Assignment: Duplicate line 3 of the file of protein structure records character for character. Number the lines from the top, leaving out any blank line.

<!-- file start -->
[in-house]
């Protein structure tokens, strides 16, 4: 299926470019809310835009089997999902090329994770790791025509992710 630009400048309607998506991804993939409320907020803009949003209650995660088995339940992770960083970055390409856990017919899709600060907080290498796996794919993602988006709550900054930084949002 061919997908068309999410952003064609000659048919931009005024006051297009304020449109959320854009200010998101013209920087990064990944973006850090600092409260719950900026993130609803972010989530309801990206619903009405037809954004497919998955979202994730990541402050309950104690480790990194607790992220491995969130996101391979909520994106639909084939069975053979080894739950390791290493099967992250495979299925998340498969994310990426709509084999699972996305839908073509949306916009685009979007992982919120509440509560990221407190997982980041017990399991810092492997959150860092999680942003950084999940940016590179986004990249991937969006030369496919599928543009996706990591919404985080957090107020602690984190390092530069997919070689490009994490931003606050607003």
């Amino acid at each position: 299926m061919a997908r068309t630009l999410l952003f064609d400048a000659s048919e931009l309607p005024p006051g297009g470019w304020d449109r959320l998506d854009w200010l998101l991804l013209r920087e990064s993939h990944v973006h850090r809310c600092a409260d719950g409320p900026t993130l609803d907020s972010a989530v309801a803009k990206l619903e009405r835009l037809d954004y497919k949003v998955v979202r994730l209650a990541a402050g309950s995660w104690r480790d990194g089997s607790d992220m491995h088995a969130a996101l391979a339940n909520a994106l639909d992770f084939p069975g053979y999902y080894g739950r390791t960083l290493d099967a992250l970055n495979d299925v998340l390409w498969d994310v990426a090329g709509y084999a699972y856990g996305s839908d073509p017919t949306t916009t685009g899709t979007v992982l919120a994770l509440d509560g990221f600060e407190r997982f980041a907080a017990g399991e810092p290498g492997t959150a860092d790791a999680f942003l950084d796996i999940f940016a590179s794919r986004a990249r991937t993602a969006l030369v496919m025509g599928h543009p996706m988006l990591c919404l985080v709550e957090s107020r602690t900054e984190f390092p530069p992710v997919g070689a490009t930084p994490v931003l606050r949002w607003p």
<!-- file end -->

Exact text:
């Amino acid at each position: 299926m061919a997908r068309t630009l999410l952003f064609d400048a000659s048919e931009l309607p005024p006051g297009g470019w304020d449109r959320l998506d854009w200010l998101l991804l013209r920087e990064s993939h990944v973006h850090r809310c600092a409260d719950g409320p900026t993130l609803d907020s972010a989530v309801a803009k990206l619903e009405r835009l037809d954004y497919k949003v998955v979202r994730l209650a990541a402050g309950s995660w104690r480790d990194g089997s607790d992220m491995h088995a969130a996101l391979a339940n909520a994106l639909d992770f084939p069975g053979y999902y080894g739950r390791t960083l290493d099967a992250l970055n495979d299925v998340l390409w498969d994310v990426a090329g709509y084999a699972y856990g996305s839908d073509p017919t949306t916009t685009g899709t979007v992982l919120a994770l509440d509560g990221f600060e407190r997982f980041a907080a017990g399991e810092p290498g492997t959150a860092d790791a999680f942003l950084d796996i999940f940016a590179s794919r986004a990249r991937t993602a969006l030369v496919m025509g599928h543009p996706m988006l990591c919404l985080v709550e957090s107020r602690t900054e984190f390092p530069p992710v997919g070689a490009t930084p994490v931003l606050r949002w607003p």